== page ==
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Namco planning prototype upscale entertainment restaurant to expand arcade business

Namco Entertainment Inc, the arcade arm of game developer and publisher Namco Bandai, is in the process of opening an upscale entertainment restaurant in the U.S., Polygon has confirmed.

The "restaurant-centered, destination entertainment concept" will be a prototype for a possible international chain of such locations, according to our sources and confirmed by a Namco Entertainment Inc. official.

"It's no secret that we've been exploring a number of new business models and noodling the future of Out-of-Home entertainment for several years now, and our current planning does include an ‘upscale' restaurant with ‘entertainment elements'," David Bishop, executive vice president and chief operating officer of Namco Entertainment Inc., told Polygon. "And yes, we've been working with an established American restaurateur, as well as some other really talented external professionals, to develop the concept!"

Originally codenamed Level 256, a reference to the last levels of the original Pac-Man and Dig Dug arcade games, the restaurant is being developed in partnership with a restaurateur in Kansas City who runs a variety of upscale European bistros in the Midwest, according to Polygon sources. The greater Chicago-area company is currently eyeing possible locations in Chicago for the prototype.

Bishop declined to discuss the details of the upcoming venture saying that a launch date hasn't yet been set for the restaurant concept.

The venture will be a prototype that could lead to a chain of Namco gaming restaurants.

"We hope to be able to announce something soon," he added. "The project is still in a relatively early stage of development."

Namco Entertainment Inc. is North America's foremost entertainment operator, according to the official website for the Namco Bandai Group subsidiary. The company has nearly 20,000 commercial games, rides, attractions and automated equipment in nearly 1,000 locations in North America and the Caribbean.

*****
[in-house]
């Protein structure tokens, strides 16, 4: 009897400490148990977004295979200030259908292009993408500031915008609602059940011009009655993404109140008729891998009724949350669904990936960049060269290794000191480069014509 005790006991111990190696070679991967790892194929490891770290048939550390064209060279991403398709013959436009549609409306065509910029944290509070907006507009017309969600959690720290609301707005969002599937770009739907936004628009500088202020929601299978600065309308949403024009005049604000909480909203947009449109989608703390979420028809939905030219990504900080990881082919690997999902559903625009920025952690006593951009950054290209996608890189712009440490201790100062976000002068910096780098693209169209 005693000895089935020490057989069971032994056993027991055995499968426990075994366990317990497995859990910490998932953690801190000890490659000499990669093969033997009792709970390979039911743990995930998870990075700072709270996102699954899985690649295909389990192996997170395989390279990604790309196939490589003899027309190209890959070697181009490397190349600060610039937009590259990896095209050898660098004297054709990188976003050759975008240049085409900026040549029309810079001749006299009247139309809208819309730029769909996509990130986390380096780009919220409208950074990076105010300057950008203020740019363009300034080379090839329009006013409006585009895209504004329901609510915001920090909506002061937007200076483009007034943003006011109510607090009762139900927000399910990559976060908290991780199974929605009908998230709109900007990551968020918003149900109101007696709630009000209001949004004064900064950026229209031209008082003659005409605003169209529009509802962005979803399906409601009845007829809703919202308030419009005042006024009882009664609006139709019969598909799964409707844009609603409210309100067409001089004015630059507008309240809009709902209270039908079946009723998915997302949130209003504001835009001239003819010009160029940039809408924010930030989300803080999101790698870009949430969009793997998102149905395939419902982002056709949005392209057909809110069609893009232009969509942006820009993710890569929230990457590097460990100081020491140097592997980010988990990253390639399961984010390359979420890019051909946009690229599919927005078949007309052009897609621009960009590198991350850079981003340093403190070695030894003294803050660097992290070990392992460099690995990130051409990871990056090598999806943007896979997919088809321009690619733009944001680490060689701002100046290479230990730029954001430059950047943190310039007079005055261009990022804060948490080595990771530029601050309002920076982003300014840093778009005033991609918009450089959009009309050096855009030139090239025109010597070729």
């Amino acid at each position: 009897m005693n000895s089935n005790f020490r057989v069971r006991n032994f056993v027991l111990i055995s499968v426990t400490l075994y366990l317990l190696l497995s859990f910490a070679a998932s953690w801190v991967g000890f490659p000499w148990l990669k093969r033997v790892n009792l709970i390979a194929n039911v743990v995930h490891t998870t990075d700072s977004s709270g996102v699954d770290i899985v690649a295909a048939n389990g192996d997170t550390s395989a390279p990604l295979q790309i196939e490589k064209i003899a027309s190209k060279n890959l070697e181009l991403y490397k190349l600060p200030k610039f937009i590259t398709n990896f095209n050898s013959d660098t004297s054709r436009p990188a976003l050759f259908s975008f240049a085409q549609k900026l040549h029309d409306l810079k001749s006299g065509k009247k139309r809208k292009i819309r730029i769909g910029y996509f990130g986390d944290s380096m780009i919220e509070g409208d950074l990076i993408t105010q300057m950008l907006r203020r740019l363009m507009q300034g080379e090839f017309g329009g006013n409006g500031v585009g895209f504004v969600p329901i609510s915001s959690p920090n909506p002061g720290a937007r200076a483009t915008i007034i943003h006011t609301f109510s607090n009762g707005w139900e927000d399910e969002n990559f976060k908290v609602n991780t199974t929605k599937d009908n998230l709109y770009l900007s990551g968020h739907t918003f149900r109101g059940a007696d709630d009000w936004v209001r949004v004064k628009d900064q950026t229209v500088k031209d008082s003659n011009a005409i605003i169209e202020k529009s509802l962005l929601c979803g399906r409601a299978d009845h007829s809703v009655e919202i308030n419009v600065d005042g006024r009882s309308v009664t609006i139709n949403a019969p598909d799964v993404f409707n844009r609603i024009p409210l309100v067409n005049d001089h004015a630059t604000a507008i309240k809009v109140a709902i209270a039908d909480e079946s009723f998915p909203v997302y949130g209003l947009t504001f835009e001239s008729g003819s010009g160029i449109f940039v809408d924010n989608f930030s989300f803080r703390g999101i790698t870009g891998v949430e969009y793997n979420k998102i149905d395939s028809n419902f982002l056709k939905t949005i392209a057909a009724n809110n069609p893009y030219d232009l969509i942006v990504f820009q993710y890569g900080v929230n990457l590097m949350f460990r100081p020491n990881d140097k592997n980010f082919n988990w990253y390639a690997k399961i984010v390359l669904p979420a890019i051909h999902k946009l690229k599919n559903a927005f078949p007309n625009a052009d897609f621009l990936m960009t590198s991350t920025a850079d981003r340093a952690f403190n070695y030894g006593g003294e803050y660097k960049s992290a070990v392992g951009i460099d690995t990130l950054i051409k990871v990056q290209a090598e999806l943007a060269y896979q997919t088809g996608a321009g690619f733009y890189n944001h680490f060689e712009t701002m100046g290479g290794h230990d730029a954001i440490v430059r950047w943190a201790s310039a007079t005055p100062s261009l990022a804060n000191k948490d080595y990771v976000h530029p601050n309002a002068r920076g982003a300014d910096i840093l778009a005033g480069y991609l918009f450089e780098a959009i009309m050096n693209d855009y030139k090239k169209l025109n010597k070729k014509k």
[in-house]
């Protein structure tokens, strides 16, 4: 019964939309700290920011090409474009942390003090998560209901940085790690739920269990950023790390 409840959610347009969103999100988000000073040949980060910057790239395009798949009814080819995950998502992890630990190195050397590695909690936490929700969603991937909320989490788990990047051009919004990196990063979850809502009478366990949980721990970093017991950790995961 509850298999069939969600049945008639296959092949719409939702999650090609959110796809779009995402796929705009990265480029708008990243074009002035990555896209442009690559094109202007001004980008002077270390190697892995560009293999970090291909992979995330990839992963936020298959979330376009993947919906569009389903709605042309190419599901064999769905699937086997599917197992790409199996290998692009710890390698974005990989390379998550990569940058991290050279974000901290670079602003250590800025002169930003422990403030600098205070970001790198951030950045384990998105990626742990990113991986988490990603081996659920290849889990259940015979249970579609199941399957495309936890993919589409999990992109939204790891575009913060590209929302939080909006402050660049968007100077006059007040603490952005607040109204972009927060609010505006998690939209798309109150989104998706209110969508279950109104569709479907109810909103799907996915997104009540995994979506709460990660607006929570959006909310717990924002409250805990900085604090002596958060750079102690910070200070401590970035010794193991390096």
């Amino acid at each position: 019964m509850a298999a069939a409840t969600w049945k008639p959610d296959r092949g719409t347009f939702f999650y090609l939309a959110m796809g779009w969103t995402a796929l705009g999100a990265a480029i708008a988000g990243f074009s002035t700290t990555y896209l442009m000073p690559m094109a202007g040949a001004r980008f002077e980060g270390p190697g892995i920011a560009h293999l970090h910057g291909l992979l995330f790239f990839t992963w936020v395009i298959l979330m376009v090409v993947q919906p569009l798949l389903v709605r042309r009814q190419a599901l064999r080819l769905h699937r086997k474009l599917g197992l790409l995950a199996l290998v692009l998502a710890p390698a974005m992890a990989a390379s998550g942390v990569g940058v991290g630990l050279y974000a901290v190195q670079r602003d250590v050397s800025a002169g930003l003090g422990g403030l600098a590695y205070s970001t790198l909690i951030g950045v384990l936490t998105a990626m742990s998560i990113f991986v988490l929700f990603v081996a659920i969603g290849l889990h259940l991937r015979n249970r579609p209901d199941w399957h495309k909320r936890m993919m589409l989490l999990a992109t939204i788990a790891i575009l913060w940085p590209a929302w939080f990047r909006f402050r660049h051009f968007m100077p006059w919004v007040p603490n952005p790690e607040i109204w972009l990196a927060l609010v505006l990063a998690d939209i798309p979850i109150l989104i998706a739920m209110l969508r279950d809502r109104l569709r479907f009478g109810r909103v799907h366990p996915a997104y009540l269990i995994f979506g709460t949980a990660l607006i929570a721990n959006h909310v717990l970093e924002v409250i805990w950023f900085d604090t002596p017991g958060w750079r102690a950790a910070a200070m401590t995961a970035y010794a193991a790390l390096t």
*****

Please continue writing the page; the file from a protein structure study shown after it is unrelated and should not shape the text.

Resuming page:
Arcades the company ran since 1968 include Time Out, CyberStation, Aladdin's Castle, Spaceport, Pocket Change, Atari Expo and WonderPark. The company also places games in theaters, restaurants and bowling alleys around the country.

This prototype concept sounds like it will be akin to existing restaurant and entertainment businesses like Dave & Busters, GameWorks and Jillian's.

The amusement industry has been drawn to restaurants, cafes, bars, taverns, hotels and resorts since the birth of video arcades, said Kevin Williams, founder of the Digital Out-of-Home Interactive Entertainment Network Association and author of The Stinger Report. That early interest was spurred by 1972's PONG and its successes in a local bar.

As arcade gaming has evolved, he said, so has the relationship with social out-of-home entertainment.

"The ability to increase the dwell time of patrons (and their spend) that all restaurateurs want to achieve, can be accomplished by adding gaming," Williams said. "Be this a pool table or shuffleboard, video games, or new immersive attractions."

Williams points out that Namco has a long history of dabbling in the marriage of restaurants, nightclubs and gaming. In 1999, he said, the company developed a concept facility called XS Orlando that included a PAC-MAN Cafe game area. While the concept ultimately failed, Williams believes it gave the company a taste of the potential of combining "food and fun."


And combining those two isn't something that just Namco is looking into, he said.

"We have seen an explosion of Gamebar-stye taverns spring-up across the States, facilities that marry classic arcade cabinets in a highly social brew pub environment," he said. "The popularity of what has been coined 'social-tainment' is a fundamental component of the draw of video amusement (playing while an audience cheering you on). Club concepts like Insert(s) Coin - Interactive Nightlife has added the DJ / nightclub atmosphere to the mix, classic arcade titles, intense competition and a bar proving a heady mix.

"A number of established restaurant chains have been undertaking secret projects to experiment adding a ‘gaming-mix' to their facility brand."

Williams sees this expansion of gaming restaurants as another sign of the growing interest in digital out-of-home entertainment.

"The Digital Out-of-Home Entertainment (DOE) sector is in assurgency from the malaise seen in the traditional arcade scene," he said. "The new development in the technology has seen an increase in the presentation of a gaming experience which is unique to an out of home approach."

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